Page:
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Subject: RE: 'Elite' jam sessions? Is it OK?
From: gargoyle
Date: 13 Jul 99 - 09:00 PM

BILLY

KUDOS, Dittos, Bravos and Accolades!!!


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Subject: RE: 'Elite' jam sessions? Is it OK?
From: dick greenhaus
Date: 14 Jul 99 - 02:03 PM

A long time ago, in another ethnos... Pro and semi-pro musicians would occasionally get together to bounce musical ideas off eaach other. THis was not a reehearsal...few of them played as a group elsewhere; it wasn't an "open jam"...simply because it wasn't open. It gave accomplished musicians a chance to expand musical horizons. And it's a practice that, IMO, is sorely missed.

By me, at least.


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Subject: RE: 'Elite' jam sessions? Is it OK?
From: Deafboy
Date: 20 Jul 99 - 09:44 AM

There are 3 kinds of musicians at our session, which has been happening for 5 years now.

1)Players who practice in there home and meet to exchange tunes, play music, and have fun.

2)Musicians who have learned about 5 tunes, don't practice at home, can't keep up, but continue to insist on considering themselves an equal member of the session because the beer is free.

3)Musicians/attention starved singers who don't really know the music at all, but want to sing because there's already an audience, but, for the most part just sit, talk, and make noise the whole time.

Do you know how many musicians show up to our session on most nights? At least 20!! Twenty musicians. There is absolutely NO WAY 20 musicians can sit in 1 big circle and hear each other. There must be 2 circles. Unfortunately for the inexperienced, they end up in the outer circle, but, although the experienced wouldn't mind it, the only people that have a problem with 2 circles are the inexperienced musicians.HEY!! Pay your dues, sit in the back and learn the music, or don't come!If you remain inexperienced for many years, it's because you don't practice, but you're only embarrassing yourself by standing up and threatening the experienced players that if they don't let you in the main circle, you're not going to come to the session.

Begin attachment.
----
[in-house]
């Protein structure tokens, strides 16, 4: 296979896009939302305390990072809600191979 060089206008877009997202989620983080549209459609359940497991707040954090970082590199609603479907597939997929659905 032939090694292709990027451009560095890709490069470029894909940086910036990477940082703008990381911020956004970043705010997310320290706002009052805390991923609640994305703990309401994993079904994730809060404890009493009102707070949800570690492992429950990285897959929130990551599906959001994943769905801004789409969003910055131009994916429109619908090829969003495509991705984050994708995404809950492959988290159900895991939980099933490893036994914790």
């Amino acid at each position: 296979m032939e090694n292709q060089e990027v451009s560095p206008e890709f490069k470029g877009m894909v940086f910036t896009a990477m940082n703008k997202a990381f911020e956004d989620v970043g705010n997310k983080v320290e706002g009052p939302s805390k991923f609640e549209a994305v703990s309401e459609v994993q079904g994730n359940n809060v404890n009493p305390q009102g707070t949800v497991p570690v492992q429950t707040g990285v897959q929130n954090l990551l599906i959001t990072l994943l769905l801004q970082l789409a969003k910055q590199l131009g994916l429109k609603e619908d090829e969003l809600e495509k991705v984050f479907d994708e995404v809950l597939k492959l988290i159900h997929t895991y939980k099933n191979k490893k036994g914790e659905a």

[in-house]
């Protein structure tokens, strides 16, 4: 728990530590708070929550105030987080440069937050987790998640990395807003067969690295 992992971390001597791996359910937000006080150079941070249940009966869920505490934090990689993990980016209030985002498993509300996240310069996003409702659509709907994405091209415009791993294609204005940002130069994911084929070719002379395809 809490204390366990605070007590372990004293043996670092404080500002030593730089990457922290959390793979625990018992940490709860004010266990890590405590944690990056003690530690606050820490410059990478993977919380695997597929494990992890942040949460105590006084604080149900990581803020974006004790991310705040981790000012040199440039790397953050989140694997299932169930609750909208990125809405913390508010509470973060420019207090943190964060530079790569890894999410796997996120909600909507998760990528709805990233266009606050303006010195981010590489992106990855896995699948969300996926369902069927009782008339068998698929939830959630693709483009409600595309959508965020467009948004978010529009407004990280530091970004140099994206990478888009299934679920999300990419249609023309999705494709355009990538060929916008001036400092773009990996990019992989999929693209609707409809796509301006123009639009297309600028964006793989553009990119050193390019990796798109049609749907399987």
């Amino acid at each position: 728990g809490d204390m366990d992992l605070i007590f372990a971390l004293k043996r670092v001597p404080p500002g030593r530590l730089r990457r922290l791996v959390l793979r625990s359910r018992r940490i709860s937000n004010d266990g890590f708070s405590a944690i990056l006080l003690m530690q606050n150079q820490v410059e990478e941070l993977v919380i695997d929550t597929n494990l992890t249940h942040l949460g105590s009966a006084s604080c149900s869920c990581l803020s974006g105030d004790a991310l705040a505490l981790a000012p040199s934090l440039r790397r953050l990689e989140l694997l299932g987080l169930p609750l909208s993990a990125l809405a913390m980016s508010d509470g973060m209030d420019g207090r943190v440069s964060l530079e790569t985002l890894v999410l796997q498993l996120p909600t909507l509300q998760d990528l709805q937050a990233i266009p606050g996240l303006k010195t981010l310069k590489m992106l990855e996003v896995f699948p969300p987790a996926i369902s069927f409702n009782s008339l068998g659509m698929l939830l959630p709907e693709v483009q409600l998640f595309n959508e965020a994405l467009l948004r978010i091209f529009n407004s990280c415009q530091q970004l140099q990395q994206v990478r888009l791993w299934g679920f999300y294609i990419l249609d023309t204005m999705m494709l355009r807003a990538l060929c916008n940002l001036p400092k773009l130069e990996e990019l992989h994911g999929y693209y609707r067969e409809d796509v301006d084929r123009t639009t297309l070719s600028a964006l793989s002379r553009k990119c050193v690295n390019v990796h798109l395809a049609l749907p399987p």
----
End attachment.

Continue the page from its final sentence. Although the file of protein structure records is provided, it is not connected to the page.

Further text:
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Subject: RE: 'Elite' jam sessions? Is it OK?
From: harpgirl
Date: 20 Jul 99 - 11:26 AM

Anyone have any more feedback for Deafboy....Sweety my feedback is the same as it has been. I don't want to play in sessions with people with elitist attitudes about making music...making music with one's friends is supposed to be fun...when it stops being about fun and starts being about how good one must be to play with us really accomplished musicians, then I vote with my feet and that is what I have done. Good luck! harpgirl


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Subject: RE: 'Elite' jam sessions? Is it OK?
From: Deafboy
Date: 20 Jul 99 - 12:04 PM

I'm sure they'll miss you.


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Subject: RE: 'Elite' jam sessions? Is it OK?
From: harpgirl
Date: 20 Jul 99 - 12:50 PM

...probably not. Power is more important to these folks than concensus...harpgirl


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Subject: RE: 'Elite' jam sessions? Is it OK?
From: The Shambles
Date: 20 Jul 99 - 01:32 PM

Harpgirl.

I take from your tone that the position re your session has not improved?


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Subject: RE: 'Elite' jam sessions? Is it OK?
From: Deafboy
Date: 20 Jul 99 - 01:54 PM